Berkshire Hathaway’s Investment Portfolio

Berkshire held its huge annual meeting today and released its Q1 earnings yesterday. It’s always useful to take a look at what Warren Buffett is invested in.

The following is the breakdown of Berkshire’s huge investment portfolio as of March 31, 2014.

Asset Class Market Value ($ billions) Percentage
Cash $50 23%
Fixed Income $29 13%
Equities $137 63%
Total $216 100%

Berkshire has a total of $495 billion in assets. Most of the assets are invested in the many businesses that it owns. $216 billion or 44% of the assets are invested in the marketable securities and cash indicated above. Of those investments, 63% are equities, 23% is cash and 13% is in fixed income. It therefore seems fair to say that Buffett is not a big fan of fixed income investments at this time. He does not view cash as an investment but rather as a parking place for funds that may be needed on short notice in the event of any huge losses in the insurance business or to buy additional businesses or stocks on short notice.

I understand that much of the cash is invested in very short term U.S. Treasury bills and not, for example, deposited in banks. It’s probably not feasible to keep anything close to $50 billion in any one bank and it is somewhat safer in Treasury bills.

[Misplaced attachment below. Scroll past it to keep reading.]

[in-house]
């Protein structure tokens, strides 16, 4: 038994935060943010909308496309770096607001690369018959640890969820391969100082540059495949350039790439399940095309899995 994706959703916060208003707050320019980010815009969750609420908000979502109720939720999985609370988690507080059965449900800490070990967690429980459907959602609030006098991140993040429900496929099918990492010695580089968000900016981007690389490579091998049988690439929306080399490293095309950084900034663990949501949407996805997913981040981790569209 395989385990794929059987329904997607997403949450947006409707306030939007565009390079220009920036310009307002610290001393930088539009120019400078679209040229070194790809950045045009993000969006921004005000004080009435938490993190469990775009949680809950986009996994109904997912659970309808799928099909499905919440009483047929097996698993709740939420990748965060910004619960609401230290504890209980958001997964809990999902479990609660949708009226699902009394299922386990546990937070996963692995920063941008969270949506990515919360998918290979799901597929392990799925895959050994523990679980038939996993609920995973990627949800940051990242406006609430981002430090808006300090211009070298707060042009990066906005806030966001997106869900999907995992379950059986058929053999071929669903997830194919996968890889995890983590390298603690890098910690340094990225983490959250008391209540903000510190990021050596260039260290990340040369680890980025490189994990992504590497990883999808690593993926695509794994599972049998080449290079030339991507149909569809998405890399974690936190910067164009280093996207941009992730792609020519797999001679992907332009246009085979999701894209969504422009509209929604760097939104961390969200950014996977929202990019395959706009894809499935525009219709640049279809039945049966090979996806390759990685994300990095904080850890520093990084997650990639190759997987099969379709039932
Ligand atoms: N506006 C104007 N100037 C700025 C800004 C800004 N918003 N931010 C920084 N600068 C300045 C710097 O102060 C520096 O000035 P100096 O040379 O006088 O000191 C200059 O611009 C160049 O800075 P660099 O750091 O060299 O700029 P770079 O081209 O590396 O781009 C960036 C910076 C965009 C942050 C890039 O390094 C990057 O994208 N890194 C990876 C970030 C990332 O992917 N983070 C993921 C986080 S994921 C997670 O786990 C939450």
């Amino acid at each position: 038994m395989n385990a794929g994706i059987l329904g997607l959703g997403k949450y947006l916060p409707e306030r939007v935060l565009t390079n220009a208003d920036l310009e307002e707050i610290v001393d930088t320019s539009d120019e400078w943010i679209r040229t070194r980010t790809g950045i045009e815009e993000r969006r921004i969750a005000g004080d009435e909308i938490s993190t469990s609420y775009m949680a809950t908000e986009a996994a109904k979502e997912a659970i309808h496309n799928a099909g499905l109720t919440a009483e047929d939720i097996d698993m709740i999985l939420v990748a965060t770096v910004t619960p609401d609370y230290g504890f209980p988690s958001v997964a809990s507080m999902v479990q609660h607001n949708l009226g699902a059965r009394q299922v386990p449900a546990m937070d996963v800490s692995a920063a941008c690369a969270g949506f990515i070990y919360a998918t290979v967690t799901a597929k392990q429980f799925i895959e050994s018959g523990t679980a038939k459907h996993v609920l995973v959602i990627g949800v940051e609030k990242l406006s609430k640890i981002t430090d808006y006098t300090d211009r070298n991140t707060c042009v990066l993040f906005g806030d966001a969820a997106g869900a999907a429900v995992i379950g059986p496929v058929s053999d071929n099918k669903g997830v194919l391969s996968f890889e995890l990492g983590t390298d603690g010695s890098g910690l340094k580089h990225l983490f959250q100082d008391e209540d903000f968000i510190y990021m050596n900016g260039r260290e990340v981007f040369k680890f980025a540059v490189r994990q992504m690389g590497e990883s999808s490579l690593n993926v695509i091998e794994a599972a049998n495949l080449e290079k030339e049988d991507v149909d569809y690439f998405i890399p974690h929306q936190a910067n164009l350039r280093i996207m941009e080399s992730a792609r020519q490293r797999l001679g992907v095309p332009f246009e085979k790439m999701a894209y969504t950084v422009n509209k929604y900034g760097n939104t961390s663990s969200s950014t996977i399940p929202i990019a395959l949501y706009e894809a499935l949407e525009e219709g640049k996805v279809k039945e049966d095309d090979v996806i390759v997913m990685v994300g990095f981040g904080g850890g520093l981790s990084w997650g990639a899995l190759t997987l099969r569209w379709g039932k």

Regarding equities, Buffett runs a highly concentrated portfolio.

Here is how the equity portfolio breakout looked at the end of 2013: (In the interest of quick readability, I have rounded to the nearest billion, the percentages are based on the more precise figures.)

Company Market Value ($billions) Percentage of total
Wells Fargo $22 17%
Coke $17 13%
American Express $14 11%
IBM $13 10%
Bank of America Warrants $11 8%
Wal-Mart $4 3%
Munich Re $4 3%
Proctor & Gamble $4 3%
Exxon $4 3%
U.S. Bancorp $4 3%
Sanofi $2 2%
Goldman Sachs $2 2%
Moody’s $2 2%
Tesco plc $2 1%
Phillips 66 $2 1%
All Others $20 16%
Total $128 100%

This is a concentrated equity portfolio. The top five positions account for 59% of the equity portfolio. In past years Berkshire’s equity portfolio was even more concentrated. Buffett’s two new investment managers likely account for the bulk, though not all, of the “all other” category.

The Fixed Income portion of the investments is broken out as follows:

Bond Category Market Value ($ billions) Percentage
U.S. Treasury (includes U.S. corporations and agencies) $3 10%
State and municipal $2 7%
Foreign governments  $12 42%
Corporate  $10 34%
Mortgage-backed securities $2 7%
Total $29 100%

Berkshire’s fixed income investments are concentrated in foreign bonds and corporate bonds.

Overall, Buffett does not follow conventional portfolio diversification practices. His results are also unconventional.

In a future edition of this newsletter I will take a look at the different types of insurance companies that Berkshire owns.


Shawn Allen, President
InvestorsFriend Inc.